Are you tired of just memorizing Chinese characters and not really using them? Here’s a small tip. Reading stories can improve your Chinese learning
Six months ago I hardly used my written Chinese for anything outside of the occasional text message.
“我到了” – I’m here.
Now I read short stories every day, and I was able to start doing so with knowledge of only around 100 characters. I’ve watched that number jump up to 500 and beyond and I’m actually enjoying the process! As it turns out, you can start reading Chinese today at any level. All you need is to read Chinese that was written for your level with assistance when you need it.
Why it works
Before written language even existed, history was passed down through stories. When you read it activates your brain and builds connections. fMRI scanning (a way of measuring brain activity) has shown that the regions of your brain activated when engaging with a story are the same regions that would be activated if you were actually living the story yourself. This means that by reading stories you enjoy a similar benefit to full language immersion.
Think about when you first learned your mother tongue. After learning to listen and speak, you would then learn to read. While reading you would come across new words and your mind would automatically learn the meaning through context. For learning Chinese this can help you understand the way words are actually used, instead of just understanding their English translations. Many words and idioms in Chinese simply don’t have perfect English translations due to language differences and cultural context.
In spoken language, the average native speaker typically uses only around 10% of their full vocabulary. Think about the last time you asked someone about how they were doing: Good, Fine, Okay. When you read a book things are usually not just good, they’re magnificent, dazzling, spectacular, breathtaking, colorful, exquisite. In everyday conversation, people just don’t put as much thought into what they’re saying as someone does when they write. The nuanced meanings of words are learned when you see them applied through writing.
How to improve your Chinese learning through reading
The more you read, the more you will master the language. That much is a given. In order to make your learning as effective as possible, try the steps below. Just as with any study plan, you can structure your reading practice to help you advance quickly. As mentioned, I saw myself learning to read faster than I ever had before.
Step 1: Find content
Find something to read. There is a lot of great content out there! If you’re familiar with the HSK levels, search for reading content based on your HSK level. Sometimes you may even want to look at the content below your level so you can read through it more easily. A great way to find content is simply searching for something like “HSK reading practice” or by using Chinese reading practice apps.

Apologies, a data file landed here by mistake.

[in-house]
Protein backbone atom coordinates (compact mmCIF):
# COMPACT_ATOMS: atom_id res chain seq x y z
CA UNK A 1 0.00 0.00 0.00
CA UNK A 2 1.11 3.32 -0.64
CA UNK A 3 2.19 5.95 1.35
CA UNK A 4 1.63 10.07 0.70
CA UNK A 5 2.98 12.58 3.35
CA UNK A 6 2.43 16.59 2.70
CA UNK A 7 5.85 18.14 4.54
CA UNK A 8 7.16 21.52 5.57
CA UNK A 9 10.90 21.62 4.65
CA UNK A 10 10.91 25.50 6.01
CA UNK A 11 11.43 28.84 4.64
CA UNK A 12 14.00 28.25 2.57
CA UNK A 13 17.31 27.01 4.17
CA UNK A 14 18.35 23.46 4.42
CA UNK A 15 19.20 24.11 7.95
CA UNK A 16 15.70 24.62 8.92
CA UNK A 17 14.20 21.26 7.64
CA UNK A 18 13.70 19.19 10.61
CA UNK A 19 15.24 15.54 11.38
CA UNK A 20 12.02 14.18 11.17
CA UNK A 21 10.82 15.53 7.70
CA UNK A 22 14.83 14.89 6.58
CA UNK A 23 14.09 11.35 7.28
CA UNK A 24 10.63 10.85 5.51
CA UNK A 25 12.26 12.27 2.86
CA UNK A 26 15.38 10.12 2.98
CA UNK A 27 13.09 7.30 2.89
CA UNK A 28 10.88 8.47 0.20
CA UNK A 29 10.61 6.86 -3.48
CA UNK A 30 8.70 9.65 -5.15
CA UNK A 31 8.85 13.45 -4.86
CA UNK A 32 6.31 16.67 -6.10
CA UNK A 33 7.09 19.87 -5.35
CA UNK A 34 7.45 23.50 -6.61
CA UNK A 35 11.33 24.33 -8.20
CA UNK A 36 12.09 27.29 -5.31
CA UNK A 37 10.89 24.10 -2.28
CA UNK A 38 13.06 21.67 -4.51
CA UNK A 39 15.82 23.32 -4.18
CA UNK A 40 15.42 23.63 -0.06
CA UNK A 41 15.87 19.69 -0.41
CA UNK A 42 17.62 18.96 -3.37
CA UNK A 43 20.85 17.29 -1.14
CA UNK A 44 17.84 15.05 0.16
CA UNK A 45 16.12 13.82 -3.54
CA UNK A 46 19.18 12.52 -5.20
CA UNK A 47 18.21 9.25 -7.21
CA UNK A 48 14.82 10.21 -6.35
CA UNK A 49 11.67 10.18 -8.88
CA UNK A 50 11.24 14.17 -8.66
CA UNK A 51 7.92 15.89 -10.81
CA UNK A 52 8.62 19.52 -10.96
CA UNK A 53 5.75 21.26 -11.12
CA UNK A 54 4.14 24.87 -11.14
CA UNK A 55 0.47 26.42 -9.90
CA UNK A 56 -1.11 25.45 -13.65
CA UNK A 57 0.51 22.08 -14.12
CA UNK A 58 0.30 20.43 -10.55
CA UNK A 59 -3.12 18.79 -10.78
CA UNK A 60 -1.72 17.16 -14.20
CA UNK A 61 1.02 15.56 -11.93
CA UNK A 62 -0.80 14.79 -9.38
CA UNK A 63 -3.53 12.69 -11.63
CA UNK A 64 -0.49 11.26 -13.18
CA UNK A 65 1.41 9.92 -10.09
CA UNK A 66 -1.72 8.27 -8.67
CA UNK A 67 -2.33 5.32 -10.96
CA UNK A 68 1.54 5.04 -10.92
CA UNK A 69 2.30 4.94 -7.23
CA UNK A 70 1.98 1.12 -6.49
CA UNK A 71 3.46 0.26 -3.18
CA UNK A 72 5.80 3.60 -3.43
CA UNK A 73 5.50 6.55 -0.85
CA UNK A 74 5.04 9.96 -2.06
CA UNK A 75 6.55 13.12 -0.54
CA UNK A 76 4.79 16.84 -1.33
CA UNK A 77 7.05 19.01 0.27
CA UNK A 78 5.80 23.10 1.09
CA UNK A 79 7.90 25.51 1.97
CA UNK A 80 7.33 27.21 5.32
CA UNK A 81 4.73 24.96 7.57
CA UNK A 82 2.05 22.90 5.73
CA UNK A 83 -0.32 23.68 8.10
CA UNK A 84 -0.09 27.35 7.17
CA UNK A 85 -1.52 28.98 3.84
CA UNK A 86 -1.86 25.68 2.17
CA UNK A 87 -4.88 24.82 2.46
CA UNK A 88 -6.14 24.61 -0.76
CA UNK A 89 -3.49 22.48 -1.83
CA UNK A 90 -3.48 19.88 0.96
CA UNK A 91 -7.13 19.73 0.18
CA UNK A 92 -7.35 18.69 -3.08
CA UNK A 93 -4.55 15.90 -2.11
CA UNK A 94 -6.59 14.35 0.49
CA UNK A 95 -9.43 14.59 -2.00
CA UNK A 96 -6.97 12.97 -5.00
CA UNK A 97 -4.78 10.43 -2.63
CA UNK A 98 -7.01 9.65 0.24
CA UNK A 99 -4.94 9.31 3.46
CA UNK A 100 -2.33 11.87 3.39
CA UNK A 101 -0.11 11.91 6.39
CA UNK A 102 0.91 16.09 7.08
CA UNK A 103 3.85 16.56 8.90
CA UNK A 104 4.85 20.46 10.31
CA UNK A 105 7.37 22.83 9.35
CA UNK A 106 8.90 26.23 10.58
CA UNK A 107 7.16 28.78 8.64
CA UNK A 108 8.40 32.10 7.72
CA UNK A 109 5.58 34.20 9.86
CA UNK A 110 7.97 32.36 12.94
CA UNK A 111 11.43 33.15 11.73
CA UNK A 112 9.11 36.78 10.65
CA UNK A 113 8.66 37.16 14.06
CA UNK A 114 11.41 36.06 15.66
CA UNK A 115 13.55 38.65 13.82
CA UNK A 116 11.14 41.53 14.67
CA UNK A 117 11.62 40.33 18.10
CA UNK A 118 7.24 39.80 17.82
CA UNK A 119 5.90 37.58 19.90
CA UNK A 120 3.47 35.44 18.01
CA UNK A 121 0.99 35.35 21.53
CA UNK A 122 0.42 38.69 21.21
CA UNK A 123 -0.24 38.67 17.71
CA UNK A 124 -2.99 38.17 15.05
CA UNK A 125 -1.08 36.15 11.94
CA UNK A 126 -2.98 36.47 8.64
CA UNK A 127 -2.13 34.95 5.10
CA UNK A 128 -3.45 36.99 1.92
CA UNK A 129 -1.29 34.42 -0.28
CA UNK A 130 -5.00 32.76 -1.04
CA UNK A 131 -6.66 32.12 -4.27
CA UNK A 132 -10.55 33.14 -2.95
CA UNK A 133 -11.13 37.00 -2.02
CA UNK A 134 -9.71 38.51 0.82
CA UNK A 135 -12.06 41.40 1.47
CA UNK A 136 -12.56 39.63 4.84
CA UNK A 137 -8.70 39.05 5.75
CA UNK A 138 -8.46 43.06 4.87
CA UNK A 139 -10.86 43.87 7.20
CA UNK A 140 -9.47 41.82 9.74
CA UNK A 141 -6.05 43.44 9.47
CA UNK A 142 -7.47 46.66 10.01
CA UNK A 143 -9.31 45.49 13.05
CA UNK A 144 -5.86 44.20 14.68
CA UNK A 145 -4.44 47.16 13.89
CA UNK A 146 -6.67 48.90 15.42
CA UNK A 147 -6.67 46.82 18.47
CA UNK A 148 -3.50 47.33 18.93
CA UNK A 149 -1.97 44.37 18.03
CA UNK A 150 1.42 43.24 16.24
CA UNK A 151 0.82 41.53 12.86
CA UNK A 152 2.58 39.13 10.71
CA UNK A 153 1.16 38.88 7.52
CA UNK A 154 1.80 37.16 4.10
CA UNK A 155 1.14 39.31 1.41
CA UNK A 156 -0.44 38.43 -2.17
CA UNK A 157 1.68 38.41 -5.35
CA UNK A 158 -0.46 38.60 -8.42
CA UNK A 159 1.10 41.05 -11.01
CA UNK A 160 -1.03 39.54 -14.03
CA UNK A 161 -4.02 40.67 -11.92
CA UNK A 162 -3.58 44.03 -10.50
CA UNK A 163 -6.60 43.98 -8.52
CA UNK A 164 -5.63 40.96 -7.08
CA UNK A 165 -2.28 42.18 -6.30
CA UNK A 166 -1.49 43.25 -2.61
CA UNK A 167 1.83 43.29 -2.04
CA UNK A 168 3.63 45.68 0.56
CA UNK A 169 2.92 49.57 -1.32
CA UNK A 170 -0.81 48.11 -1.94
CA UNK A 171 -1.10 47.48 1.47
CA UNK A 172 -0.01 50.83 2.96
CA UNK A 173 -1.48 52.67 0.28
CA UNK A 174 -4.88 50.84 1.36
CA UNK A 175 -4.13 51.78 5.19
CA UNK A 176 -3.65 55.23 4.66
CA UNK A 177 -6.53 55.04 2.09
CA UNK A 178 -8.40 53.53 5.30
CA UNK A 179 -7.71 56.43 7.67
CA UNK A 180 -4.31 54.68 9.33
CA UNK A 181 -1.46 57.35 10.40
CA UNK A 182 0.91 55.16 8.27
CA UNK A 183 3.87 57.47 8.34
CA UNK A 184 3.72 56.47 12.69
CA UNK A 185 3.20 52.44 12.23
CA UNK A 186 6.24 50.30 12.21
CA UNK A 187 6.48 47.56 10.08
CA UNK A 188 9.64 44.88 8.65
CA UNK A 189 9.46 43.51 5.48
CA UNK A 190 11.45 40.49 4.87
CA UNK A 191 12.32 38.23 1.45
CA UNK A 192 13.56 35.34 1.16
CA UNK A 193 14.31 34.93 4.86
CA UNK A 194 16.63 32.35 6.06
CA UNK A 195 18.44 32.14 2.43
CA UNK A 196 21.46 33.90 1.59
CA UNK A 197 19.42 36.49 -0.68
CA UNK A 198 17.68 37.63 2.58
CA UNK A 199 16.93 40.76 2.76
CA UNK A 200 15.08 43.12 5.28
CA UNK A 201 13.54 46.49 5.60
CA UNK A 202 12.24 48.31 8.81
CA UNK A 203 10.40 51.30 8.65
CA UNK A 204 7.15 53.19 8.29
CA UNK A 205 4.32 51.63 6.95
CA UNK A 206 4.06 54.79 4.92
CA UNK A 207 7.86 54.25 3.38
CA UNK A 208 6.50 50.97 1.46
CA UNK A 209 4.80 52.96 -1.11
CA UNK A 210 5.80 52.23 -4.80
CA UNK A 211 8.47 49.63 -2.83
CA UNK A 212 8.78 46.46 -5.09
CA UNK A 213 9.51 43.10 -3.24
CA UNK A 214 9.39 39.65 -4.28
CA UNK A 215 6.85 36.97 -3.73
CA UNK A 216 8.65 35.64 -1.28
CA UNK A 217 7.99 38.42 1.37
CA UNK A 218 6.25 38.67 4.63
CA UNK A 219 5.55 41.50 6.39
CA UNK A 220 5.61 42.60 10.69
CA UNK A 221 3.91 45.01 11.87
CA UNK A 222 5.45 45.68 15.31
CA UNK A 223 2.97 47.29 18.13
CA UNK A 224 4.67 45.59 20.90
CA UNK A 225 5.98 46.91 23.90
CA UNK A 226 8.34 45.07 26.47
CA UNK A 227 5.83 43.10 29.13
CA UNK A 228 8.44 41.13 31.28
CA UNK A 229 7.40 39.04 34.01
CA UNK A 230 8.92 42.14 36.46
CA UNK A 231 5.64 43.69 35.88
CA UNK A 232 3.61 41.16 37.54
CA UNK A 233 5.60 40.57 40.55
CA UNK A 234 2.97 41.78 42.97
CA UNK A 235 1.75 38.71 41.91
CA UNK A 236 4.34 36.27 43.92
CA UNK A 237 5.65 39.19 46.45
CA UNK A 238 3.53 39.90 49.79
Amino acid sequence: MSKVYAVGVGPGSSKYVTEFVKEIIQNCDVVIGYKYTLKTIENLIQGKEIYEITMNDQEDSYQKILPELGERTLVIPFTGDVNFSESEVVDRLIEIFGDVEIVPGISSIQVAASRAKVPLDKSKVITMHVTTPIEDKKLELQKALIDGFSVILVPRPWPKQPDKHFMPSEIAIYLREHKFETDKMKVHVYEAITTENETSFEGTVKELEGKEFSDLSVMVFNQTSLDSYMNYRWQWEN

Nowadays there are books created specifically for varying levels of Chinese reading proficiency. The quality of the books varies, but there are a lot of reviews out there to help guide you. If a book only uses 500 characters make sure that those are relevant characters to what you’re trying to learn.
Who would have thought that you’d be reading Children’s books again? These can be great because they typically have a limited vocabulary. You can find books that have pinyin written above the characters to help you with reading. Don’t worry about understanding every single word that you read. The more you read, the more you will practice building understanding from context. The more you consume, the faster you will learn. If you do need to look something up, try Google Translate’s scanning feature to look up characters quickly.
This is something that works well when you are at an advanced level of reading because you can choose almost any book that interests you. There are books available that show you English translations right next to the characters you’re reading in Chinese. You can also get a book that has been translated from English to Chinese and read them side by side. This is something that works well when you are at an advanced level of reading because you can choose almost any major book that you like.
Step 2: Learn along the way
If you find content that you enjoy reading, it will motivate you to improve more quickly. Reading both for pleasure and as a means to an end. You’re trying to learn Chinese! Don’t let the dictionary slow down your process, but don’t forget too that you’re trying to learn as well. Here’s how you can learn new words but read without interruption:
As you encounter new words, write them down to study later. At times you may run into a word you’ve never seen before and need to look it up right away to understand what’s going on. If that’s the case – look it up. Otherwise, it’s more important to keep reading while absorbing all that good Chinese content that is improving your language skills.
The great thing about memorizing words from the stories you read is that they will likely come up again as you continue reading. When you’re reading based on your skill level, you’ll definitely see them again because they are a part of set word lists.
Follow along with a native speaker
If you have the option to read along with a recording (such as an audiobook), that will help you as you go. You gain the benefits of context and depth through the reading with the added benefit of improving your pronunciation at the same time.
Learning to read Chinese is not fun until you actually start to read things in Chinese. When I started to read stories it really opened up my mind and accelerated my learning. It has worked for millions of language learners around the world. Now quit reading this article and go find something to read in Chinese!
Guest post by Ray Banks, Du Chinese